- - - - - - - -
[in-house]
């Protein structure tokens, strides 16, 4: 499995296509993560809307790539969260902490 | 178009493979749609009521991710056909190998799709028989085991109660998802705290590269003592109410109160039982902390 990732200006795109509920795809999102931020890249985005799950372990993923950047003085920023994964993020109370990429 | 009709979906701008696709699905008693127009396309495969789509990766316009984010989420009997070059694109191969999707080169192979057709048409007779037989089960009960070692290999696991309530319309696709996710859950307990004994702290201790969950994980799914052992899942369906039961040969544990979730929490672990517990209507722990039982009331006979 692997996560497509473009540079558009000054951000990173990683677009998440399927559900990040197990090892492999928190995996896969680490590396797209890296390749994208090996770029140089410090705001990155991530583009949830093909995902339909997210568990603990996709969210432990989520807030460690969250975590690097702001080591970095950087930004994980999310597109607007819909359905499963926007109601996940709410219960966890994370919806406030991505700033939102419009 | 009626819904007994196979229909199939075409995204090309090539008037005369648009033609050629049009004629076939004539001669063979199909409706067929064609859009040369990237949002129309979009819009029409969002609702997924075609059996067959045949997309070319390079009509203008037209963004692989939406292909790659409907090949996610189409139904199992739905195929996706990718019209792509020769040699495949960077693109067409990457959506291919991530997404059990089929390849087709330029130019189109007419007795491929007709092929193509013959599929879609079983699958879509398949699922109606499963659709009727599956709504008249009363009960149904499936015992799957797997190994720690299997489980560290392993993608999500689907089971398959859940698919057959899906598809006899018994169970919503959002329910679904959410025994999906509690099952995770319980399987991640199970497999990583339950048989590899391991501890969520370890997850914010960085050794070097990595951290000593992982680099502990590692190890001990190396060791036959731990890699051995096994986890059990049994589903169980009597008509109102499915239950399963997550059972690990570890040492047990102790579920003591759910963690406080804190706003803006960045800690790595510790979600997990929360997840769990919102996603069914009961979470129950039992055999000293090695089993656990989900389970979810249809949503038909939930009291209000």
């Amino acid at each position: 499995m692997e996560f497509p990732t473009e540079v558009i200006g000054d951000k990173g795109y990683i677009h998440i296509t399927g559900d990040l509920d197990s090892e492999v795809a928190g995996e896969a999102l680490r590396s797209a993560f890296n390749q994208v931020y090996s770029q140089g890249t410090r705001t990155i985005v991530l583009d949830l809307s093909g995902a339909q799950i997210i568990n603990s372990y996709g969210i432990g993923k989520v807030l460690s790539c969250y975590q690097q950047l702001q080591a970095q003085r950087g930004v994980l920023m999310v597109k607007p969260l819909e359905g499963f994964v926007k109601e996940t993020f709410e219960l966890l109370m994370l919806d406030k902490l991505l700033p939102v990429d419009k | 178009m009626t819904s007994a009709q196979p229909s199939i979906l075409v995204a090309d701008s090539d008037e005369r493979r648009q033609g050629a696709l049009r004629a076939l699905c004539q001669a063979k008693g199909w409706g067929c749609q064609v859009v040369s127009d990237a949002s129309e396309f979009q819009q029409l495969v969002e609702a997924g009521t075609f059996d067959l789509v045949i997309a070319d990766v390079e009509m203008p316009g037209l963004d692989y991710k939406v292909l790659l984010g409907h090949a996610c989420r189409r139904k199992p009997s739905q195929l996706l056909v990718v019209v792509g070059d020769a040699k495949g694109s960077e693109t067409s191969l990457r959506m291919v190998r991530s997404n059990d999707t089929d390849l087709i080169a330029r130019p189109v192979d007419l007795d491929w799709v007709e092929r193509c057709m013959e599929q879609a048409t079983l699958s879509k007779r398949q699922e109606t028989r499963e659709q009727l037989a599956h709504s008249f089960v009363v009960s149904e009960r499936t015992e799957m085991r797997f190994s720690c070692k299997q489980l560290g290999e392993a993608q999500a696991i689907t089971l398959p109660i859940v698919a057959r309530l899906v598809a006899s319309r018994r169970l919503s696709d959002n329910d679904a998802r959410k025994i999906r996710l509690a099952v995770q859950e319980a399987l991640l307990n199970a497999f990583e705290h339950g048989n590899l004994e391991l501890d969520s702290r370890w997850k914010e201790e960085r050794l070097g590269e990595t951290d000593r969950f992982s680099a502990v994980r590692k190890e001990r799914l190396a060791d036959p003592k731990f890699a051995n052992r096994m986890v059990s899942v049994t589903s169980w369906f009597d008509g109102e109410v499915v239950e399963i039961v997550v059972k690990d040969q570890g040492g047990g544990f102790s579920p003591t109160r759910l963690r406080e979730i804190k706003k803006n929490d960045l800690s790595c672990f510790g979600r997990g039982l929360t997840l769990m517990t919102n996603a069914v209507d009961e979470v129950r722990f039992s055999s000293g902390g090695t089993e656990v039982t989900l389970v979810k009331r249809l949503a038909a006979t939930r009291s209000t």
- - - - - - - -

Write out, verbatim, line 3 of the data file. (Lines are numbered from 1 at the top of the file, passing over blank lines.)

């Amino acid at each position: 499995m692997e996560f497509p990732t473009e540079v558009i200006g000054d951000k990173g795109y990683i677009h998440i296509t399927g559900d990040l509920d197990s090892e492999v795809a928190g995996e896969a999102l680490r590396s797209a993560f890296n390749q994208v931020y090996s770029q140089g890249t410090r705001t990155i985005v991530l583009d949830l809307s093909g995902a339909q799950i997210i568990n603990s372990y996709g969210i432990g993923k989520v807030l460690s790539c969250y975590q690097q950047l702001q080591a970095q003085r950087g930004v994980l920023m999310v597109k607007p969260l819909e359905g499963f994964v926007k109601e996940t993020f709410e219960l966890l109370m994370l919806d406030k902490l991505l700033p939102v990429d419009k | 178009m009626t819904s007994a009709q196979p229909s199939i979906l075409v995204a090309d701008s090539d008037e005369r493979r648009q033609g050629a696709l049009r004629a076939l699905c004539q001669a063979k008693g199909w409706g067929c749609q064609v859009v040369s127009d990237a949002s129309e396309f979009q819009q029409l495969v969002e609702a997924g009521t075609f059996d067959l789509v045949i997309a070319d990766v390079e009509m203008p316009g037209l963004d692989y991710k939406v292909l790659l984010g409907h090949a996610c989420r189409r139904k199992p009997s739905q195929l996706l056909v990718v019209v792509g070059d020769a040699k495949g694109s960077e693109t067409s191969l990457r959506m291919v190998r991530s997404n059990d999707t089929d390849l087709i080169a330029r130019p189109v192979d007419l007795d491929w799709v007709e092929r193509c057709m013959e599929q879609a048409t079983l699958s879509k007779r398949q699922e109606t028989r499963e659709q009727l037989a599956h709504s008249f089960v009363v009960s149904e009960r499936t015992e799957m085991r797997f190994s720690c070692k299997q489980l560290g290999e392993a993608q999500a696991i689907t089971l398959p109660i859940v698919a057959r309530l899906v598809a006899s319309r018994r169970l919503s696709d959002n329910d679904a998802r959410k025994i999906r996710l509690a099952v995770q859950e319980a399987l991640l307990n199970a497999f990583e705290h339950g048989n590899l004994e391991l501890d969520s702290r370890w997850k914010e201790e960085r050794l070097g590269e990595t951290d000593r969950f992982s680099a502990v994980r590692k190890e001990r799914l190396a060791d036959p003592k731990f890699a051995n052992r096994m986890v059990s899942v049994t589903s169980w369906f009597d008509g109102e109410v499915v239950e399963i039961v997550v059972k690990d040969q570890g040492g047990g544990f102790s579920p003591t109160r759910l963690r406080e979730i804190k706003k803006n929490d960045l800690s790595c672990f510790g979600r997990g039982l929360t997840l769990m517990t919102n996603a069914v209507d009961e979470v129950r722990f039992s055999s000293g902390g090695t089993e656990v039982t989900l389970v979810k009331r249809l949503a038909a006979t939930r009291s209000t």